howto create GFS on DRBD network disk mirroring


This howto will cover how to create a DRBD disk set with GFS concurrent disk access setup.


DRBD disk mirroring benefit as a shared SAN disk to archive higher service resilience with low cost hardware component. Alternately, it may be configured for backup purpose with it’s flexibility.


1. RedHat Cluster Suit and GFS packages


2. drbd83 package

yum install drbd83

3. Create a partition on both node with using same size, we use [sda5] for this show case.

Disk /dev/sda: 499.5 GB, 499558383616 bytes
255 heads, 63 sectors/track, 60734 cylinders
Units = cylinders of 16065 * 512 = 8225280 bytes

   Device Boot      Start         End      Blocks   Id  System
/dev/sda1   *           1          13      104391   83  Linux
/dev/sda2              14        6540    52428127+  8e  Linux LVM
/dev/sda3            6541        7062     4192965   82  Linux swap / Solaris
/dev/sda4            7063       60734   431120340    5  Extended
/dev/sda5            7063       19221    97667136   83  Linux

Prepare the configuration file /etc/drbd.conf

global {

 # Participate in DRBD’s online usage counter <URL:>
  usage-count no;
common {

# Protocol A: write IO is reported as completed, if it has reached local disk and local TCP send buffer.
# Protocol B: write IO is reported as completed, if it has reached local disk and remote buffer cache.
# Protocol C: write IO is reported as completed, if it has reached both local and remote disk.

   Protocol C;


# Define the first disk name "r0"
resource r0 {
startup {

# Wait for connection timeout. The  init  script  drbd blocks the boot process until the DRBD resources are connected.  When the cluster manager starts later, it does not see a resource with internal split-brain.  In case you want to limit the wait time, do it here.  Default is 0, which means unlimited. The unit is seconds.

        wfc-timeout 20;

# Wait for connection timeout, if this node was a degraded cluster.  In case a degraded cluster (= cluster with only one node left) is rebooted,  this  timeout value is used instead of wfc-timeout, because the peer is less likely to show up in time, if it had been dead before. Value 0 means unlimited.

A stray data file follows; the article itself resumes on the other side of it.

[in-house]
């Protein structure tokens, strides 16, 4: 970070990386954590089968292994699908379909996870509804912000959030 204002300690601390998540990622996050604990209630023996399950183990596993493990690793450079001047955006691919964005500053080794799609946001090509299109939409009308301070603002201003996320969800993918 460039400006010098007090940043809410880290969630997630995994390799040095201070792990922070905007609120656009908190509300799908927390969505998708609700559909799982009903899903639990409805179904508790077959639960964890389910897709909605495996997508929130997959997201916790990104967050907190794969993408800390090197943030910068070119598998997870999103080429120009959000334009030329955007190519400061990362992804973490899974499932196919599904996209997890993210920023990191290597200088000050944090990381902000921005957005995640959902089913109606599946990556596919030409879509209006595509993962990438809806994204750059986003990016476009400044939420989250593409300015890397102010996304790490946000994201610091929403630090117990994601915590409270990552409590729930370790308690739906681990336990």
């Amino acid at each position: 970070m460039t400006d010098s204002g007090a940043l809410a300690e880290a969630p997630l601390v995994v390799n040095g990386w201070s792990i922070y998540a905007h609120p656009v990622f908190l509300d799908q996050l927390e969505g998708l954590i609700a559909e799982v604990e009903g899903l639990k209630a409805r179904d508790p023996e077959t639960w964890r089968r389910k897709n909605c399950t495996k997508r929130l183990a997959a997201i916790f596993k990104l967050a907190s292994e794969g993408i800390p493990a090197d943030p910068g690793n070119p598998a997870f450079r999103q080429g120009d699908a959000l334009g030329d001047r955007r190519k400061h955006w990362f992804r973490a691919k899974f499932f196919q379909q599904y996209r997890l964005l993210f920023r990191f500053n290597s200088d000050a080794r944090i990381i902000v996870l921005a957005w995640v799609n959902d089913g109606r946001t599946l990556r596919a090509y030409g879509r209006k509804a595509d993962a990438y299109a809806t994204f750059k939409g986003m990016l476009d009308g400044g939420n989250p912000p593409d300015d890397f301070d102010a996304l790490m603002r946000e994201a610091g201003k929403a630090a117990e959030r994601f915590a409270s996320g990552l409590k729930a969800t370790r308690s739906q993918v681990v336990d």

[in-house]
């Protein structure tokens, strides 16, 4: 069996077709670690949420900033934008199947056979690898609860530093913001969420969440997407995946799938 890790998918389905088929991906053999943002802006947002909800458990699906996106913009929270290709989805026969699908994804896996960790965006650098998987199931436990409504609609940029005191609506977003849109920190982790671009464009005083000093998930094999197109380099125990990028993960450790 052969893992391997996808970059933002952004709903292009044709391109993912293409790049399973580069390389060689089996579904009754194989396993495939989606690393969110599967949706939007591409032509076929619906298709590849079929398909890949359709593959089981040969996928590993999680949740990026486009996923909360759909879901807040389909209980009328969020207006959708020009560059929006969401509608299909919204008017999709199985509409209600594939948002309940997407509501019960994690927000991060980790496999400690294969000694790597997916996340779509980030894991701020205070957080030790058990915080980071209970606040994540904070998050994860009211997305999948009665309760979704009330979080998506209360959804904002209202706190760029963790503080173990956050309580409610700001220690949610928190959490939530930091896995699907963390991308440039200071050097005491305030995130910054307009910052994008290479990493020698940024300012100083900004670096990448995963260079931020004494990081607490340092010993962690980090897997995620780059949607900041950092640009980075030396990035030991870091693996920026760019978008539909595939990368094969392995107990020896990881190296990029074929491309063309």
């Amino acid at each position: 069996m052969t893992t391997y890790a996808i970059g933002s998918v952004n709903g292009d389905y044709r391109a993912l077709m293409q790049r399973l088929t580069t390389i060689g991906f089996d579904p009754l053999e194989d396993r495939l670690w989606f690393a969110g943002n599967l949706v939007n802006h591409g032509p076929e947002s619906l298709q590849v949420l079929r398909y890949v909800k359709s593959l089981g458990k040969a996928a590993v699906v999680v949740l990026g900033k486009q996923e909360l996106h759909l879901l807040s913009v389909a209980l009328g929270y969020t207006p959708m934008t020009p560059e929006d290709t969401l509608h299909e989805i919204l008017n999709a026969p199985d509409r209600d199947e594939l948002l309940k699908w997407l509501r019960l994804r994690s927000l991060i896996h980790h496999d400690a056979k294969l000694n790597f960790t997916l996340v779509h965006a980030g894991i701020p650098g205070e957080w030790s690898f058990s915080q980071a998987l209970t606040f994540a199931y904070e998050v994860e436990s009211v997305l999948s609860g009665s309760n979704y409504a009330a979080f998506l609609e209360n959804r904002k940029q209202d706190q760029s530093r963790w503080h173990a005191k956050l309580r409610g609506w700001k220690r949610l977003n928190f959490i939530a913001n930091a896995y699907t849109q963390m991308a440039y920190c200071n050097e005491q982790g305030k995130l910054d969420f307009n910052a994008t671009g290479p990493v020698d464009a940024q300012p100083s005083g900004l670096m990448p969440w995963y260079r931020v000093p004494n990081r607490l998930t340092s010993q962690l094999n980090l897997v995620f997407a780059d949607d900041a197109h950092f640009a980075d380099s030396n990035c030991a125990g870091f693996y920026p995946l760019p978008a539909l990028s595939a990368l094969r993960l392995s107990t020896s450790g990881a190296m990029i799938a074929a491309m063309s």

degr-wfc-timeout     120;

# Sets on which  node  the device should be promoted to primary role by the init script. The node-name might either be a host name or the key word both. When this option is not set the devices stay in secondary role on both nodes. Usually one delegates the role assignment to a cluster manager (e.g. heartbeat, GFS).

	#become-primary-on both; ### Remark it during initiate setup, turn this on once the resource disk created.


disk {

# In the event of I/O problem, detach it.

	on-io-error detach;


net {
# Define the shared secret used in peer authentication.

	cram-hmac-alg "md5";
	shared-secret "$1$Kdk9IEna$1D1.AKIO1nAhF0H86Z1zH0";

# With  this  option  set you may assign primary role to both nodes. You only should use this option if you use a shared storage file system on top of DRBD. At the time of writing the only ones are: OCFS2 and GFS. If you use this option with any other file system, you are going to crash your  nodes  and  to  corrupt your data!


# Spit-brain policy for GFS
	after-sb-0pri discard-zero-changes;
	after-sb-1pri discard-secondary;
	after-sb-2pri disconnect;

syncer {
	rate 12M; # Transfer rate for drbd, 100Mb ethernet maximum is 12.5M in general.

  on node1.localdomain {
    device    /dev/drbd0;
    disk      /dev/sda5;
    meta-disk internal;
  on node2.localdomain {
    device    /dev/drbd0;
    disk      /dev/sda5;
    meta-disk internal;

Create DRBD disk resource

On both node1 and node2

drbdadm create-md r0
#Writing meta data...
#initializing activity log
#NOT initialized bitmap
#New drbd meta data block successfully created.

Start DRBD Daemon on both node1 and node2

/etc/rc.d/init.d/drbd start
Starting DRBD resources: [ d(r0) s(r0) n(r0) ]....

Check the role status, you should see both node is Secondary.

drbdadm role r0

Outdate it on node2 to initiate fresh sync

drbdadm outdate r0

Monitor the syncer status

cat /proc/drbd
version: 8.3.2 (api:88/proto:86-90)
GIT-hash: dd7985327f146f33b86d4bff5ca8c94234ce840e build by mockbuild@v20z-x86-64.home.local, 2009-08-29 14:07:55
 0: cs:SyncTarget ro:Secondary/Secondary ds:Inconsistent/UpToDate C r----
    ns:0 nr:1275904 dw:1275904 dr:0 al:0 bm:77 lo:0 pe:0 ua:0 ap:0 ep:1 wo:b oos:38732684
	[>....................] sync'ed:  3.2% (37824/39068)M

or by command


Once sync completed, check the role on node1 status again, state changed to Primary

drbdadm role r0

Check Point

With successfully created a /dev/drbd0[r0] and the role changed to Primary on node1, so you’re able to access the drbd drive now and format your partition. Bear in mind when the state changed to “Secondary/Secondary”, that mean you cannot do any I/O operation on that resource.

Turn on Primary role on both node for GFS

Uncomment in /etc/drbd.conf


Enter the following command on both node1 and node2

drbdadm primary r0

Check the role status, you should see both node is Primary now.

drbdadm role r0

Format it as GFS

mkfs.gfs -t cluster0:r0 -j 2 /dev/drbd0

Mount it on both node , That’s it!

mount -t gfs /dev/drbd0 /mnt/somewhere

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